With technology playing such a fundamental role in today’s professional service industry, you can’t afford to experience significant IT downtime, poor connectivity or ongoing support issues. It’s therefore vital to ensure you get the best possible service from your IT provider at all times.
Whether you’re approaching the end of your current IT contract, unhappy with the level of service you receive or you just get the feeling you might be paying too much, benchmarking your IT service will help you determine whether you have the right partner in place.
In basic terms, IT benchmarking compares the performance of your IT service provider with the offerings of other services, based on a range of cost efficiency and effectiveness measures.
Ultimately, the objectives are to identify the potential for optimising your IT set-up and cost of ownership, as well as understanding how performance could be enhanced. So, even if you are relatively happy with the service you receive at present, IT benchmarking is still a worthy process to identify where there is room for improvement.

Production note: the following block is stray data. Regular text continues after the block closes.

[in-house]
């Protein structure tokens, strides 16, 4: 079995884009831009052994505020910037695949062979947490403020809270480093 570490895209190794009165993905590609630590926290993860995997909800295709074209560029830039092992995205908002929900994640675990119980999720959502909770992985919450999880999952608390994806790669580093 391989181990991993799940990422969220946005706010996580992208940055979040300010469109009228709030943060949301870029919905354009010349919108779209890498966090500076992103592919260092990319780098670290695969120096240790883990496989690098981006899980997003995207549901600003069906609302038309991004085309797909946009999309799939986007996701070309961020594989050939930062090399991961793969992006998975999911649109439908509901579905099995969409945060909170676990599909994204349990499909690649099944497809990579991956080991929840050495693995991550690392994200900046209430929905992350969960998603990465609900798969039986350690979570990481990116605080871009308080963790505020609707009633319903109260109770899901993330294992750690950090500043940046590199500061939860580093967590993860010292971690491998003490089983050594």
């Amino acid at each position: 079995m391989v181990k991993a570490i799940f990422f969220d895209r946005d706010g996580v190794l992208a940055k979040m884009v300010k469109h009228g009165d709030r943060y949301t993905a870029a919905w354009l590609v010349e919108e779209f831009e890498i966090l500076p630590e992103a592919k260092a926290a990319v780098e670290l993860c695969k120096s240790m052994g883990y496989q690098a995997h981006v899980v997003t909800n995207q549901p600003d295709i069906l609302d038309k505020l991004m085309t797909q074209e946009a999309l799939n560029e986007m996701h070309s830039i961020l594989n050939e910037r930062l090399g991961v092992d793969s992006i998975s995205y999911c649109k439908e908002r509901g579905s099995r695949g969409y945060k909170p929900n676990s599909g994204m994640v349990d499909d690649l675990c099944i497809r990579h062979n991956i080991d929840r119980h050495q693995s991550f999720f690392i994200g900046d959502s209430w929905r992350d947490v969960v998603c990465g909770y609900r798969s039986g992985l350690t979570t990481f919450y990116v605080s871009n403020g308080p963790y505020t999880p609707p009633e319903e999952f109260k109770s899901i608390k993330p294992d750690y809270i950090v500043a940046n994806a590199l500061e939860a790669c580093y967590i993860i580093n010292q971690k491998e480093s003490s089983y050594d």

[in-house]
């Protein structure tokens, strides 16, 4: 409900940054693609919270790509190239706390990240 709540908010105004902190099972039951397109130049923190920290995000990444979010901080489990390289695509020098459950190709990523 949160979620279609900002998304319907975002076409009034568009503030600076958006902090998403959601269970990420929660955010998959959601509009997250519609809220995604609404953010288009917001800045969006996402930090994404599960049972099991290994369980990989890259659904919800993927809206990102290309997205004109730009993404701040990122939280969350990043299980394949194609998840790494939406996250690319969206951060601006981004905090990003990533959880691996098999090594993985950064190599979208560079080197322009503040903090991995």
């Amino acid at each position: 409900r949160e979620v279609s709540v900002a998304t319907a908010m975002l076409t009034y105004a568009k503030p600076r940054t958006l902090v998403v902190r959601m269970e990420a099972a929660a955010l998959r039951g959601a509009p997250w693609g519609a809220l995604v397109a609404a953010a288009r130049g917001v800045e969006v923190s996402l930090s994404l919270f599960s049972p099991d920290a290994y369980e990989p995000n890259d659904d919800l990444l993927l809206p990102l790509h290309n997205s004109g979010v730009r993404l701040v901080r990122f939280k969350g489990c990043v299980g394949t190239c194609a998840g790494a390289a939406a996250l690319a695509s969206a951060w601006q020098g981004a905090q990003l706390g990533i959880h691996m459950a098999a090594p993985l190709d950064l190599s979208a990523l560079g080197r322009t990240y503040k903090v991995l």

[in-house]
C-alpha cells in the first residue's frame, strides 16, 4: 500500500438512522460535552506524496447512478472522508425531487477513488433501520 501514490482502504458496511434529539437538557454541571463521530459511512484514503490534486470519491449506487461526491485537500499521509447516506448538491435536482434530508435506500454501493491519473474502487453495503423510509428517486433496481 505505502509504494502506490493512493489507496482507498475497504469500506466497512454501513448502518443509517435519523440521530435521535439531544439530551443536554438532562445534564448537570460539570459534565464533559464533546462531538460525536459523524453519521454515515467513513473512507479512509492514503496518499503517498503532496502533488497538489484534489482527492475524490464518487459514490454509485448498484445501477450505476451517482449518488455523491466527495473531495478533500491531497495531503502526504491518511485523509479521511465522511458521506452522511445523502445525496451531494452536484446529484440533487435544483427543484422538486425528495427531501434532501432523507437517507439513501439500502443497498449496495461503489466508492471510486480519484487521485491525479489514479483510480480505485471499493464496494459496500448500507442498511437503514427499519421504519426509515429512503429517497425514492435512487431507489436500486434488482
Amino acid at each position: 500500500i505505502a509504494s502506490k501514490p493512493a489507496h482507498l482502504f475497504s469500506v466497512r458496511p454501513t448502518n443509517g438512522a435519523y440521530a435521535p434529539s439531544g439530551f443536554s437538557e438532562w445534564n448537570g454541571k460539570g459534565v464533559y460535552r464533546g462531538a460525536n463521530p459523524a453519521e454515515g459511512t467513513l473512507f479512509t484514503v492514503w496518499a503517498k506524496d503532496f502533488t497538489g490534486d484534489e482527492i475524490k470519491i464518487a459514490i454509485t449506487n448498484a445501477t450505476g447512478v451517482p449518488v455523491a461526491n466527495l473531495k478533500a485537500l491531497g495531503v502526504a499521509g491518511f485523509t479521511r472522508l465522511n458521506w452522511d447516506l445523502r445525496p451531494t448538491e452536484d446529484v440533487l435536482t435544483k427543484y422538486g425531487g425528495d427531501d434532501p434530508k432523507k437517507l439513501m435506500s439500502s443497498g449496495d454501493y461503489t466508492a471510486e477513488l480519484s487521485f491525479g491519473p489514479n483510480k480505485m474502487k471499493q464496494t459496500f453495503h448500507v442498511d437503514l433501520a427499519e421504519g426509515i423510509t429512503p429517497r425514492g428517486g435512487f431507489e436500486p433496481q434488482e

Engaging an independent third party to undertake the benchmarking on your behalf is a sensible approach, although many firms choose to conduct this exercise on their own. It can be expensive to bring in an external consultant and many partners and IT managers have procured such services at least once or twice before, so feel experienced enough to manage the process.
Whatever your situation, it never hurts to have a simple framework to work to. So in this post, we’ll go through a straight-forward approach to IT benchmarking, with five key areas to evaluate:
1. Are you getting value for money?
Despite the broad standardisation of services provided by IT companies, prices vary dramatically across the board. Without benchmarking your IT service, you could be paying over the odds without even realising.
It’s therefore essential to gain insight and understanding of the ‘going rate’ for IT services, and it’s equally important to question your own budget allocations - making sure you know exactly how and where your money is being spent.